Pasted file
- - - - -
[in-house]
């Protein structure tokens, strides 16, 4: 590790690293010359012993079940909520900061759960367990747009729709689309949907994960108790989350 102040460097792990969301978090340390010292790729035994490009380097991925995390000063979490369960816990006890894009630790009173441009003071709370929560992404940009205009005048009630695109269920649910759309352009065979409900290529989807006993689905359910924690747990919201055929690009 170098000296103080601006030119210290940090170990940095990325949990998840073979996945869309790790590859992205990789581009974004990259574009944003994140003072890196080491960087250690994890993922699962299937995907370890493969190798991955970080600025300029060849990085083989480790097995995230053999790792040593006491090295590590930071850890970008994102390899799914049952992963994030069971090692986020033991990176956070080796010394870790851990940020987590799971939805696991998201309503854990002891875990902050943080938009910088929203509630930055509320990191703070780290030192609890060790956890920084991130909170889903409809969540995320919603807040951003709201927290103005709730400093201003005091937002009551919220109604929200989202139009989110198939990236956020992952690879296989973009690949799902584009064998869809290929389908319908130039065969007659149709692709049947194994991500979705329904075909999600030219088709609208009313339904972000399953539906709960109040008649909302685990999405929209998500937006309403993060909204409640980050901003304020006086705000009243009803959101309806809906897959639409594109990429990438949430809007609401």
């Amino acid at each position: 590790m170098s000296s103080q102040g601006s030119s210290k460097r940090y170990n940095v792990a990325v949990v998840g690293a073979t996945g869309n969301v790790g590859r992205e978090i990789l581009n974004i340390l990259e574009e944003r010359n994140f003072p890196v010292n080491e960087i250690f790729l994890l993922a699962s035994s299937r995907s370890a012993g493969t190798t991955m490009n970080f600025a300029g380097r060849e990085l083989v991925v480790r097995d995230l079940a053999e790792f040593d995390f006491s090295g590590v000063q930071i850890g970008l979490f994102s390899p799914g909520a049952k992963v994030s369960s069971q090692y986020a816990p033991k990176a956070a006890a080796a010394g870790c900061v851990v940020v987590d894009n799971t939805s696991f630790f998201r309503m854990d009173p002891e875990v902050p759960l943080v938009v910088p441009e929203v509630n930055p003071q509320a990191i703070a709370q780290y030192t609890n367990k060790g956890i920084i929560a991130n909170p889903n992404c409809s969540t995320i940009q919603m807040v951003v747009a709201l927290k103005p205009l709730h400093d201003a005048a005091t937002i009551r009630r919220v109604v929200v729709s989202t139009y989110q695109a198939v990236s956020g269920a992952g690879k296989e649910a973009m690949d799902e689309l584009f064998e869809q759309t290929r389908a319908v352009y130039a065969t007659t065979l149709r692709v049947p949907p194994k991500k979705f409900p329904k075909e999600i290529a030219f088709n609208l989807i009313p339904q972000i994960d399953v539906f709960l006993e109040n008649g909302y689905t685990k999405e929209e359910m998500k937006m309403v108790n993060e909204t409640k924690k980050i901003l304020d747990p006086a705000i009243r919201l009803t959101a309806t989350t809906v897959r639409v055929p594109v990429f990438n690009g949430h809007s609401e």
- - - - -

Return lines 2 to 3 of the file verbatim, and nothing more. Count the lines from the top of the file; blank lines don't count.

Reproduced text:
């Protein structure tokens, strides 16, 4: 590790690293010359012993079940909520900061759960367990747009729709689309949907994960108790989350 102040460097792990969301978090340390010292790729035994490009380097991925995390000063979490369960816990006890894009630790009173441009003071709370929560992404940009205009005048009630695109269920649910759309352009065979409900290529989807006993689905359910924690747990919201055929690009 170098000296103080601006030119210290940090170990940095990325949990998840073979996945869309790790590859992205990789581009974004990259574009944003994140003072890196080491960087250690994890993922699962299937995907370890493969190798991955970080600025300029060849990085083989480790097995995230053999790792040593006491090295590590930071850890970008994102390899799914049952992963994030069971090692986020033991990176956070080796010394870790851990940020987590799971939805696991998201309503854990002891875990902050943080938009910088929203509630930055509320990191703070780290030192609890060790956890920084991130909170889903409809969540995320919603807040951003709201927290103005709730400093201003005091937002009551919220109604929200989202139009989110198939990236956020992952690879296989973009690949799902584009064998869809290929389908319908130039065969007659149709692709049947194994991500979705329904075909999600030219088709609208009313339904972000399953539906709960109040008649909302685990999405929209998500937006309403993060909204409640980050901003304020006086705000009243009803959101309806809906897959639409594109990429990438949430809007609401």
């Amino acid at each position: 590790m170098s000296s103080q102040g601006s030119s210290k460097r940090y170990n940095v792990a990325v949990v998840g690293a073979t996945g869309n969301v790790g590859r992205e978090i990789l581009n974004i340390l990259e574009e944003r010359n994140f003072p890196v010292n080491e960087i250690f790729l994890l993922a699962s035994s299937r995907s370890a012993g493969t190798t991955m490009n970080f600025a300029g380097r060849e990085l083989v991925v480790r097995d995230l079940a053999e790792f040593d995390f006491s090295g590590v000063q930071i850890g970008l979490f994102s390899p799914g909520a049952k992963v994030s369960s069971q090692y986020a816990p033991k990176a956070a006890a080796a010394g870790c900061v851990v940020v987590d894009n799971t939805s696991f630790f998201r309503m854990d009173p002891e875990v902050p759960l943080v938009v910088p441009e929203v509630n930055p003071q509320a990191i703070a709370q780290y030192t609890n367990k060790g956890i920084i929560a991130n909170p889903n992404c409809s969540t995320i940009q919603m807040v951003v747009a709201l927290k103005p205009l709730h400093d201003a005048a005091t937002i009551r009630r919220v109604v929200v729709s989202t139009y989110q695109a198939v990236s956020g269920a992952g690879k296989e649910a973009m690949d799902e689309l584009f064998e869809q759309t290929r389908a319908v352009y130039a065969t007659t065979l149709r692709v049947p949907p194994k991500k979705f409900p329904k075909e999600i290529a030219f088709n609208l989807i009313p339904q972000i994960d399953v539906f709960l006993e109040n008649g909302y689905t685990k999405e929209e359910m998500k937006m309403v108790n993060e909204t409640k924690k980050i901003l304020d747990p006086a705000i009243r919201l009803t959101a309806t989350t809906v897959r639409v055929p594109v990429f990438n690009g949430h809007s609401e």